SEATTLE -- Washington state on Monday filed an amended complaint, making a case for the injunction granted by U.S. District Judge James Robart last month to apply to the new executive order.
Attorney General Bob Ferguson said last Thursday he would be asking Robart to review the new ban. The official request asks for a preliminary hearing on Tuesday.
Robart issued a restraining order against the initial ban, a ruling that was later upheld by the U.S. 9th Circuit Court of Appeals.
The state argues that two key provisions of that travel ban are nearly identical in the new executive order and, therefore, are subject to the injunction. Trump's revised ban suspends new visas for people from six predominantly Muslim countries for 90 days: Somalia, Iran, Syria, Sudan, Libya, and Yemen. It also temporarily shuts down the U.S. refugee program for 120 days.
In the amended complaint, Washington's AG argues the second version of the executive order will still cause "severe and immediate harms to the states." The complaint lists residents who may be separated from family members; students and prospective students from the countries affected who may not be able to study at local universities and colleges, as well as healthcare providers who recruit foreign doctors.
The complaint also talks about damages to tourism and local businesses, noting that immigration is an economic driver for Washington state, particularly because of the tech industry.
California on Monday also requested to join Washington's suit. Robart has allowed Oregon to officially join. Maryland, Massachusetts and New York have also asked the court for permission to join, meaning their individual cases of alleged harms and damages would become part of the larger case.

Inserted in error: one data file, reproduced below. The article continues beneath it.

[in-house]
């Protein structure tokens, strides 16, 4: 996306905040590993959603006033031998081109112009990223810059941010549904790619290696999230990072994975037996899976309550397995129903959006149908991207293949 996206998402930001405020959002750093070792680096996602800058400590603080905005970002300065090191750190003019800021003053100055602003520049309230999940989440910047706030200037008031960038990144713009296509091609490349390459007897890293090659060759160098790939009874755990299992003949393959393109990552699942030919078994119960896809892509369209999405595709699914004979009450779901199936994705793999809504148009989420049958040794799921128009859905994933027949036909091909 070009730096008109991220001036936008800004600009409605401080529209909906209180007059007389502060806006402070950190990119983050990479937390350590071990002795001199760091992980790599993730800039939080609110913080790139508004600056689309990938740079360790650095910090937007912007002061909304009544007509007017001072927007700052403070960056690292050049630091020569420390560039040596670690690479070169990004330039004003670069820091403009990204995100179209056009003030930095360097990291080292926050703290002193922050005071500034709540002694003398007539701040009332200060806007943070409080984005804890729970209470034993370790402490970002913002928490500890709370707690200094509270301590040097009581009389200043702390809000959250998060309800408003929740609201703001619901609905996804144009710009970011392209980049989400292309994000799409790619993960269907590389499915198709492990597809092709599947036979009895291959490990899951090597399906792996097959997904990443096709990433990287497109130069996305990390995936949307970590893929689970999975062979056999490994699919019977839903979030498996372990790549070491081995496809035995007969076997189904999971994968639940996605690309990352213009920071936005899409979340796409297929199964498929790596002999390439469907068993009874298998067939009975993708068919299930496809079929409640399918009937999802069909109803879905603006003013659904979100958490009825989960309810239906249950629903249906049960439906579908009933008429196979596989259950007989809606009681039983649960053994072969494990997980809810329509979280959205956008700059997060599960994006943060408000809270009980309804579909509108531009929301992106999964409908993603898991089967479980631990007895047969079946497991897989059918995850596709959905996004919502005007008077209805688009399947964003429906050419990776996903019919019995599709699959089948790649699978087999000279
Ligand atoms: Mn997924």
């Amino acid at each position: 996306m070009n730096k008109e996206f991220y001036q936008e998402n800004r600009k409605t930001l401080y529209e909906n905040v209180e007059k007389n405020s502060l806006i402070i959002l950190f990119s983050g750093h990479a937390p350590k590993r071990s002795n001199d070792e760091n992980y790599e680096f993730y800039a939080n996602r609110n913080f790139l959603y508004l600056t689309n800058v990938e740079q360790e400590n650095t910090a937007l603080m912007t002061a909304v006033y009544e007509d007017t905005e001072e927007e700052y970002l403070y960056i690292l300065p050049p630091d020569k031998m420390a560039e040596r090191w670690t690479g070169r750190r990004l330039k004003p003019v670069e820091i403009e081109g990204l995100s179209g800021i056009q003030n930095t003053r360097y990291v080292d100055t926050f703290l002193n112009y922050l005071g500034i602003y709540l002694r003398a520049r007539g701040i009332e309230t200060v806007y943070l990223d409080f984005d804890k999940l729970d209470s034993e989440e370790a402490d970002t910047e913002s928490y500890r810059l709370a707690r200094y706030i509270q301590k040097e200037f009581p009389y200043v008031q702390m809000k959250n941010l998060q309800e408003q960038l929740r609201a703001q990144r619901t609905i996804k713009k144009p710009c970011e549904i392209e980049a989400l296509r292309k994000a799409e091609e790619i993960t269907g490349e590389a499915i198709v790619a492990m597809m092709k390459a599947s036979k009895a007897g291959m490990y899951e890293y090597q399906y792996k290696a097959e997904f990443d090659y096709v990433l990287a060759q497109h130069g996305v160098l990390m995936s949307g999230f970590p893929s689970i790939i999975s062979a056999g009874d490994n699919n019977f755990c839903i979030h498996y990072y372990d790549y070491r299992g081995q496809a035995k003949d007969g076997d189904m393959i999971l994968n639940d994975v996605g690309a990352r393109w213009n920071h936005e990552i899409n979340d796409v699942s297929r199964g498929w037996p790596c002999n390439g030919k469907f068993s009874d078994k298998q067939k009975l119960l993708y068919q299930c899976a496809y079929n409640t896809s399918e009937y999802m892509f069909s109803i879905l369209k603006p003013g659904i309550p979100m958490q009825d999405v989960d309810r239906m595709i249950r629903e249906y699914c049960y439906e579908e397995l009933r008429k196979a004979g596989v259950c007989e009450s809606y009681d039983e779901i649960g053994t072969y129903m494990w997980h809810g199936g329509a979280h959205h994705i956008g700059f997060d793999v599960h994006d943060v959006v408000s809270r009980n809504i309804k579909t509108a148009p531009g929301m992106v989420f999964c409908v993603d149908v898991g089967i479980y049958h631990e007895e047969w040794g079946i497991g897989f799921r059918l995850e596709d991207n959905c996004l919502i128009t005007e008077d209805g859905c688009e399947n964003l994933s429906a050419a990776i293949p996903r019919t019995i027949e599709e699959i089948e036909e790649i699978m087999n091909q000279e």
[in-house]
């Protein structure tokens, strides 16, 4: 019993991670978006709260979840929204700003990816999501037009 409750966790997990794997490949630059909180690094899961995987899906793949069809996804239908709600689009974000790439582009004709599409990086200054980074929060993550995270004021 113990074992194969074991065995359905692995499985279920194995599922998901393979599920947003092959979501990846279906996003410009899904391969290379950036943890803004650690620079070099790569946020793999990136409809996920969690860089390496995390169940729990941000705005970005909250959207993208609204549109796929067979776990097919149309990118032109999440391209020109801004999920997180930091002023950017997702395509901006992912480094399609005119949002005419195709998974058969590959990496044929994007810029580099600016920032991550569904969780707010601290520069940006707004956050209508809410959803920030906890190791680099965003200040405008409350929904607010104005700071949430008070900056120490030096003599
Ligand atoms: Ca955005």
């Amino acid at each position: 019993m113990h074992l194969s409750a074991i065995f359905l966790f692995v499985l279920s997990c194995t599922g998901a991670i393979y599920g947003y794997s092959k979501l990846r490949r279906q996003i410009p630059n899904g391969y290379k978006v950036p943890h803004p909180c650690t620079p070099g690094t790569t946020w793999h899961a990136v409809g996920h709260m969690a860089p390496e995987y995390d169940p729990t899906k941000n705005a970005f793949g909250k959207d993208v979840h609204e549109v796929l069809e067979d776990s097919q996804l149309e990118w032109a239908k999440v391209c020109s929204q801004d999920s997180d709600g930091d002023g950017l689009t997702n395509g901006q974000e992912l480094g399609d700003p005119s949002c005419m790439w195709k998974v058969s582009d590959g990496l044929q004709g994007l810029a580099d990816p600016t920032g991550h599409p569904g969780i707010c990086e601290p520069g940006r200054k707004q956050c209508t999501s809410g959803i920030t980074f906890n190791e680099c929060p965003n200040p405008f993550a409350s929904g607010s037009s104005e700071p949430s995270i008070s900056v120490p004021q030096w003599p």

"Each state is asserting their problems with the executive order, their challenges for their students, their challenges for the people in their state, their challenges for businesses in their state, so it helps us make our argument that we have standing, that there are real harms," Attorney General Ferguson told KING 5. "No question it helps."
The travel order is scheduled to go into effect Thursday.
Judge Robart, on Monday morning, gave the Department of Justice until Tuesday afternoon to file a response. He also said a hearing would not likely occur before March 15, the day before the order is scheduled to take effect.
In a court filing last week, the Department of Justice argued the new order's policies were "substantially different from the policies in the first order. The DOJ also notes a list of circumstances when waivers may be appropriate in the new order.
However, AG Ferguson argues that statements made by Trump administration advisors contradict that position. Comments from Stephen Miller and press secretary Sean Spicer are referenced in the amended complaint.
"Stephen Miller, for example, mentioned just a week or two ago that they weren’t going to change the policy of the new executive. Basically, it’s going to be the same policy; they’re just going to make some minor changes," explained Ferguson. "We put that into our new motio, because it shows they’re not really trying to change this Muslim ban. They’re making some edits around the edges that are important, but it doesn’t change the fundamental aspects of this order, and they’re still unconstitutional."